image by Pascal Meier
Rails comes with a built-in testing framework and many Rubyists evangelise various methods of testing: Behaviour Driven Development, 100% test coverage, Red-Green-Refactor.
But perhaps you’ve never really ‘got it’ or ever seen the benefits of an established testing culture. As a result you might not have any tests in your Rails application.
…not having any tests:
…just write one “smoke” test.
class HomePageTest < ApplicationSystemTestCase test "show homepage" do visit "/" assert_text "Text on your homepage" end end
You can run this test by typing
bundle exec rails test:system.
This single test does two major things.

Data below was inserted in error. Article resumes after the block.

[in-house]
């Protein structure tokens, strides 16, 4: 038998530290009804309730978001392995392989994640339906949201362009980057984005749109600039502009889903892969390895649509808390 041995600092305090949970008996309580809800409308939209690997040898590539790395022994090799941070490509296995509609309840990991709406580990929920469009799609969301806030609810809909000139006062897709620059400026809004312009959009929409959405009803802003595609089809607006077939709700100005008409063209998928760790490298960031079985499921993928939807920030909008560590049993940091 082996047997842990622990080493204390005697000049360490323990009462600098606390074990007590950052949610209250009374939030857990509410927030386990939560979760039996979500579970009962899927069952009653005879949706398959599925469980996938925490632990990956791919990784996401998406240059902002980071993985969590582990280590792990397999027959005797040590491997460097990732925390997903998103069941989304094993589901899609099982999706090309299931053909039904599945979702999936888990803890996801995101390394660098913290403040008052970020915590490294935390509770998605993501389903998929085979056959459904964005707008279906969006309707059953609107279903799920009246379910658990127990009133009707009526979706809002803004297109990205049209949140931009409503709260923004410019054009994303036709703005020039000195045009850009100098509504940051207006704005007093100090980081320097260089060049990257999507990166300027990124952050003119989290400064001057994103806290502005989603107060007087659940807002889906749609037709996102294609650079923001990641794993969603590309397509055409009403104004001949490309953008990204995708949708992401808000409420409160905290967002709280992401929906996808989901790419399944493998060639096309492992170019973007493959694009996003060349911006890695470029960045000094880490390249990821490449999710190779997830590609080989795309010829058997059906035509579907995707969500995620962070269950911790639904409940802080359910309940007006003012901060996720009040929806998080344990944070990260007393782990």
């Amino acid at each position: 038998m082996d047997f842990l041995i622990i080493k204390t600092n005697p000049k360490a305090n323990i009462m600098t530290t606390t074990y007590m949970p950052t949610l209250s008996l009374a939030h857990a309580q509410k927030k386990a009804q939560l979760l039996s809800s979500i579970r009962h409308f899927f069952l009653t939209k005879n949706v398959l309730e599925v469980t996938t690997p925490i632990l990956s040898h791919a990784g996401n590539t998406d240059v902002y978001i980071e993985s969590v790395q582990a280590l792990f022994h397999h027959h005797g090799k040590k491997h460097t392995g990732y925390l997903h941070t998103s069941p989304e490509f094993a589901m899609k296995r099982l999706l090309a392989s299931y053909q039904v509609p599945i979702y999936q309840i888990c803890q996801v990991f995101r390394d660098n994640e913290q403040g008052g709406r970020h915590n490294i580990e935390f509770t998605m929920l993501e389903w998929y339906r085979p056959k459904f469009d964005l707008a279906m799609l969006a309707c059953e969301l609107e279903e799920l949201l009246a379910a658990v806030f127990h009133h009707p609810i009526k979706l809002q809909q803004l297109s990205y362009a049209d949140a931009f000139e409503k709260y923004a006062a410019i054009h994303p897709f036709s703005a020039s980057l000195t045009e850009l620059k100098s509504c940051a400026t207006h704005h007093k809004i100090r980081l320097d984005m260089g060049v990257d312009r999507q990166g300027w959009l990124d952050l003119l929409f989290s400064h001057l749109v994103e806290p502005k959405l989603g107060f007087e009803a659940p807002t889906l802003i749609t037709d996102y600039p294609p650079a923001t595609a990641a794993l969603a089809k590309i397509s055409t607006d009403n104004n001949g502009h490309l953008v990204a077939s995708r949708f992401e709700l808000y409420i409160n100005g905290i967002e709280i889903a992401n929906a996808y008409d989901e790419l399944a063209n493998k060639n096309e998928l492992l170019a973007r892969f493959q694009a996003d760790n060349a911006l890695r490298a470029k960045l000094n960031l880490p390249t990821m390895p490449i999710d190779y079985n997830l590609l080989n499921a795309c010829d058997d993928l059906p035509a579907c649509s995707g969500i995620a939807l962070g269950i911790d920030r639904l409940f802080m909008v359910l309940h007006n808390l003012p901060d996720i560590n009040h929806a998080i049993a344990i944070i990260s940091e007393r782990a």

One, because it is a ‘system test’ using a real browser to test your entire site, it checks that your application builds, runs successfully and displays a homepage to the world. This has value.
Two, now you’ve taken your first step into testing, you can take more.
For me, it’s a case of: why stop here? Once you have this basic smoke test, you can add a simple test to check that sign up of new users works. Or that signing in an existing user works.
These sorts of simple, but full system, tests will give you a surprising amount of benefit for very little ongoing effort.
These kinds of system tests rarely allow you to test all the permutations of sophisticated logic within your application. Those sorts of things are better tested in unit tests. For general “is my application mostly working”-type concerns, you’ll get a lot of milage (and coverage) out of these broad smoke tests.
Last updated on November 17th, 2019 by @andycroll
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